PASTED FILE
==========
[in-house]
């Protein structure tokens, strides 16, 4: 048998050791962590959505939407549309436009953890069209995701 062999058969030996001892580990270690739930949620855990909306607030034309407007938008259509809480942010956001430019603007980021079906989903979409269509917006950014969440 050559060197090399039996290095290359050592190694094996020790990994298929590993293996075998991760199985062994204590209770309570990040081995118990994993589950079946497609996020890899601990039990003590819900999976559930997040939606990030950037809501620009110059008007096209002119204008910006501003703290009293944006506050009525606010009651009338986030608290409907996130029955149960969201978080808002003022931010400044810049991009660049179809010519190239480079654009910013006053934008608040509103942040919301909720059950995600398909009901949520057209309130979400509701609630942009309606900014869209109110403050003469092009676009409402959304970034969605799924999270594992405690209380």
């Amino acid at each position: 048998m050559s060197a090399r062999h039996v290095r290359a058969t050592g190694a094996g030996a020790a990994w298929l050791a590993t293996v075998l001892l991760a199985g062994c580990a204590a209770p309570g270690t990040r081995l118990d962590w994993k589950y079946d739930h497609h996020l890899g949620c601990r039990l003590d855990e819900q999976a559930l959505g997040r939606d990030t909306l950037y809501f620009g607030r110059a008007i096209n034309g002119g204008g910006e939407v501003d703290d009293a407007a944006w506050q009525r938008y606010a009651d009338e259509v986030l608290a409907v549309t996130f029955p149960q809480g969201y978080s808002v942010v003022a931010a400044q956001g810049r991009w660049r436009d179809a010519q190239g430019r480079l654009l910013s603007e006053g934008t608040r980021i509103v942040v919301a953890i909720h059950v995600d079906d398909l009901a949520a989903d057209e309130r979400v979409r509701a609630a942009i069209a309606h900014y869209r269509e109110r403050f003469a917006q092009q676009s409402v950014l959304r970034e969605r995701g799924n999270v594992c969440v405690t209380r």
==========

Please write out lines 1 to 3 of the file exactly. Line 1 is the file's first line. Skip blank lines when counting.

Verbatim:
[in-house]
């Protein structure tokens, strides 16, 4: 048998050791962590959505939407549309436009953890069209995701 062999058969030996001892580990270690739930949620855990909306607030034309407007938008259509809480942010956001430019603007980021079906989903979409269509917006950014969440 050559060197090399039996290095290359050592190694094996020790990994298929590993293996075998991760199985062994204590209770309570990040081995118990994993589950079946497609996020890899601990039990003590819900999976559930997040939606990030950037809501620009110059008007096209002119204008910006501003703290009293944006506050009525606010009651009338986030608290409907996130029955149960969201978080808002003022931010400044810049991009660049179809010519190239480079654009910013006053934008608040509103942040919301909720059950995600398909009901949520057209309130979400509701609630942009309606900014869209109110403050003469092009676009409402959304970034969605799924999270594992405690209380």
């Amino acid at each position: 048998m050559s060197a090399r062999h039996v290095r290359a058969t050592g190694a094996g030996a020790a990994w298929l050791a590993t293996v075998l001892l991760a199985g062994c580990a204590a209770p309570g270690t990040r081995l118990d962590w994993k589950y079946d739930h497609h996020l890899g949620c601990r039990l003590d855990e819900q999976a559930l959505g997040r939606d990030t909306l950037y809501f620009g607030r110059a008007i096209n034309g002119g204008g910006e939407v501003d703290d009293a407007a944006w506050q009525r938008y606010a009651d009338e259509v986030l608290a409907v549309t996130f029955p149960q809480g969201y978080s808002v942010v003022a931010a400044q956001g810049r991009w660049r436009d179809a010519q190239g430019r480079l654009l910013s603007e006053g934008t608040r980021i509103v942040v919301a953890i909720h059950v995600d079906d398909l009901a949520a989903d057209e309130r979400v979409r509701a609630a942009i069209a309606h900014y869209r269509e109110r403050f003469a917006q092009q676009s409402v950014l959304r970034e969605r995701g799924n999270v594992c969440v405690t209380r």